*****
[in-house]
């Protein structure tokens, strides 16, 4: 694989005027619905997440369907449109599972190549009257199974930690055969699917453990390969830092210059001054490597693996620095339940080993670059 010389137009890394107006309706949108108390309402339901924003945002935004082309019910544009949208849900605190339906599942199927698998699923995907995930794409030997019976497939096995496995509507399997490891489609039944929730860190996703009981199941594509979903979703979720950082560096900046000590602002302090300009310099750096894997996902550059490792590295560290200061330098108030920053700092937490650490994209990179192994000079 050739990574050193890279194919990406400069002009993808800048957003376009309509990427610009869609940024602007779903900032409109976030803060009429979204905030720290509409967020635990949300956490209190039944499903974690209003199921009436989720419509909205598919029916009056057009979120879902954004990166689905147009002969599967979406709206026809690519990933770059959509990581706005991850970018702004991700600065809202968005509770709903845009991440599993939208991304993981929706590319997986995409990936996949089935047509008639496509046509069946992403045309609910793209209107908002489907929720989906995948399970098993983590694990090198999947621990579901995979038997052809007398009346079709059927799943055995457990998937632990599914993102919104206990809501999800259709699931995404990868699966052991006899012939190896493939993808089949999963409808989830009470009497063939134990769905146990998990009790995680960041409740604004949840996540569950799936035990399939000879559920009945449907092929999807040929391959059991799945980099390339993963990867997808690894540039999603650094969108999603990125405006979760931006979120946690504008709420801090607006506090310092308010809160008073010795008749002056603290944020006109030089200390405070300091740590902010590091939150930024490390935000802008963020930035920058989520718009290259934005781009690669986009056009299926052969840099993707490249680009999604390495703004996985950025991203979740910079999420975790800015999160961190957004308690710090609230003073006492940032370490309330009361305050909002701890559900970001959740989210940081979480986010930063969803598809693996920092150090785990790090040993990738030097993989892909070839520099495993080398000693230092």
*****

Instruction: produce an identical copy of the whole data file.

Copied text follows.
[in-house]
């Protein structure tokens, strides 16, 4: 694989005027619905997440369907449109599972190549009257199974930690055969699917453990390969830092210059001054490597693996620095339940080993670059 010389137009890394107006309706949108108390309402339901924003945002935004082309019910544009949208849900605190339906599942199927698998699923995907995930794409030997019976497939096995496995509507399997490891489609039944929730860190996703009981199941594509979903979703979720950082560096900046000590602002302090300009310099750096894997996902550059490792590295560290200061330098108030920053700092937490650490994209990179192994000079 050739990574050193890279194919990406400069002009993808800048957003376009309509990427610009869609940024602007779903900032409109976030803060009429979204905030720290509409967020635990949300956490209190039944499903974690209003199921009436989720419509909205598919029916009056057009979120879902954004990166689905147009002969599967979406709206026809690519990933770059959509990581706005991850970018702004991700600065809202968005509770709903845009991440599993939208991304993981929706590319997986995409990936996949089935047509008639496509046509069946992403045309609910793209209107908002489907929720989906995948399970098993983590694990090198999947621990579901995979038997052809007398009346079709059927799943055995457990998937632990599914993102919104206990809501999800259709699931995404990868699966052991006899012939190896493939993808089949999963409808989830009470009497063939134990769905146990998990009790995680960041409740604004949840996540569950799936035990399939000879559920009945449907092929999807040929391959059991799945980099390339993963990867997808690894540039999603650094969108999603990125405006979760931006979120946690504008709420801090607006506090310092308010809160008073010795008749002056603290944020006109030089200390405070300091740590902010590091939150930024490390935000802008963020930035920058989520718009290259934005781009690669986009056009299926052969840099993707490249680009999604390495703004996985950025991203979740910079999420975790800015999160961190957004308690710090609230003073006492940032370490309330009361305050909002701890559900970001959740989210940081979480986010930063969803598809693996920092150090785990790090040993990738030097993989892909070839520099495993080398000693230092």